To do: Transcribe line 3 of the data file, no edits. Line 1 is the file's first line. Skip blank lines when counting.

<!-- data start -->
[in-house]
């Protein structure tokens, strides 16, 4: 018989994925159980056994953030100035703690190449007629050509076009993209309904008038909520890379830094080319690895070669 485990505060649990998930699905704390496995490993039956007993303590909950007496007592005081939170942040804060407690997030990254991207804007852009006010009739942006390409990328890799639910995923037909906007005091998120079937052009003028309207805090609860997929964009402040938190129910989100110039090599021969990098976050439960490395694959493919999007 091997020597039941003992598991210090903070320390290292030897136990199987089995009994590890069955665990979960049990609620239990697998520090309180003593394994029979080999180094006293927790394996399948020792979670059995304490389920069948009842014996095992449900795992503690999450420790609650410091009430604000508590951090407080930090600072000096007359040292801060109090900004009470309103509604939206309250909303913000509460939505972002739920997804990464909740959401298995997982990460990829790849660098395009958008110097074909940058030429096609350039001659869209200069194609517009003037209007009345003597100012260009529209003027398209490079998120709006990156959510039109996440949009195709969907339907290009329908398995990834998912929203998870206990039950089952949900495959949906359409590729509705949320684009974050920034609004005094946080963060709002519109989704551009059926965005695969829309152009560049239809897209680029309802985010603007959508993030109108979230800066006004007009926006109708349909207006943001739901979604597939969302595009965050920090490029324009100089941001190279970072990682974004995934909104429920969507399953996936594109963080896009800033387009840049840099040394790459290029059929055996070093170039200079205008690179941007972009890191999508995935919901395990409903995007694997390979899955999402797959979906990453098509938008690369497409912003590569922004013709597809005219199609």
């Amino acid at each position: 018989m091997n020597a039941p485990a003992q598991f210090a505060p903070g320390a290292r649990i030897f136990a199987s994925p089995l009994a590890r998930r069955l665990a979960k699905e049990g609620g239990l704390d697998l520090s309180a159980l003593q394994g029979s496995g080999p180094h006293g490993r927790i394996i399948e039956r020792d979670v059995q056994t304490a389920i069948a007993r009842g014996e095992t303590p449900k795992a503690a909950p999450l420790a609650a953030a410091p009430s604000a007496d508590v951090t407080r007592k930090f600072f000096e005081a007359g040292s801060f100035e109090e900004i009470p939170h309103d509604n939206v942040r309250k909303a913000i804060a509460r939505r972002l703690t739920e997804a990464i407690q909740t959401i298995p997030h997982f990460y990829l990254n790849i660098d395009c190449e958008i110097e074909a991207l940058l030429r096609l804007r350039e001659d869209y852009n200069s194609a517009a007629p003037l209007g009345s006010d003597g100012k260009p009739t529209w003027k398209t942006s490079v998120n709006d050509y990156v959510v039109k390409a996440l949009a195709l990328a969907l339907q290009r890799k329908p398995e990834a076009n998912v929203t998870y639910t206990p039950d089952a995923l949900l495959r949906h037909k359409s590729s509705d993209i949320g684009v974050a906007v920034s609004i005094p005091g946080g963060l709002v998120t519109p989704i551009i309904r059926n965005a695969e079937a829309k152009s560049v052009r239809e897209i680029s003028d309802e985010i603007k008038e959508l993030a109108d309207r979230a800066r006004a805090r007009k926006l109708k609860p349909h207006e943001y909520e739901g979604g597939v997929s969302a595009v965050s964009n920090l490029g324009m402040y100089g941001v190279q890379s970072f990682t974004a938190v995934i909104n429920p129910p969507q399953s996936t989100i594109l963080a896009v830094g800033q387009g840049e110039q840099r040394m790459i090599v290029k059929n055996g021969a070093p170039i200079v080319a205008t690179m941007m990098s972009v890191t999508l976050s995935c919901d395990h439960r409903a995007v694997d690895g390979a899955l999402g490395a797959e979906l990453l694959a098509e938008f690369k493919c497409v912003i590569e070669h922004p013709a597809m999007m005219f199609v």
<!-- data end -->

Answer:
């Amino acid at each position: 018989m091997n020597a039941p485990a003992q598991f210090a505060p903070g320390a290292r649990i030897f136990a199987s994925p089995l009994a590890r998930r069955l665990a979960k699905e049990g609620g239990l704390d697998l520090s309180a159980l003593q394994g029979s496995g080999p180094h006293g490993r927790i394996i399948e039956r020792d979670v059995q056994t304490a389920i069948a007993r009842g014996e095992t303590p449900k795992a503690a909950p999450l420790a609650a953030a410091p009430s604000a007496d508590v951090t407080r007592k930090f600072f000096e005081a007359g040292s801060f100035e109090e900004i009470p939170h309103d509604n939206v942040r309250k909303a913000i804060a509460r939505r972002l703690t739920e997804a990464i407690q909740t959401i298995p997030h997982f990460y990829l990254n790849i660098d395009c190449e958008i110097e074909a991207l940058l030429r096609l804007r350039e001659d869209y852009n200069s194609a517009a007629p003037l209007g009345s006010d003597g100012k260009p009739t529209w003027k398209t942006s490079v998120n709006d050509y990156v959510v039109k390409a996440l949009a195709l990328a969907l339907q290009r890799k329908p398995e990834a076009n998912v929203t998870y639910t206990p039950d089952a995923l949900l495959r949906h037909k359409s590729s509705d993209i949320g684009v974050a906007v920034s609004i005094p005091g946080g963060l709002v998120t519109p989704i551009i309904r059926n965005a695969e079937a829309k152009s560049v052009r239809e897209i680029s003028d309802e985010i603007k008038e959508l993030a109108d309207r979230a800066r006004a805090r007009k926006l109708k609860p349909h207006e943001y909520e739901g979604g597939v997929s969302a595009v965050s964009n920090l490029g324009m402040y100089g941001v190279q890379s970072f990682t974004a938190v995934i909104n429920p129910p969507q399953s996936t989100i594109l963080a896009v830094g800033q387009g840049e110039q840099r040394m790459i090599v290029k059929n055996g021969a070093p170039i200079v080319a205008t690179m941007m990098s972009v890191t999508l976050s995935c919901d395990h439960r409903a995007v694997d690895g390979a899955l999402g490395a797959e979906l990453l694959a098509e938008f690369k493919c497409v912003i590569e070669h922004p013709a597809m999007m005219f199609v």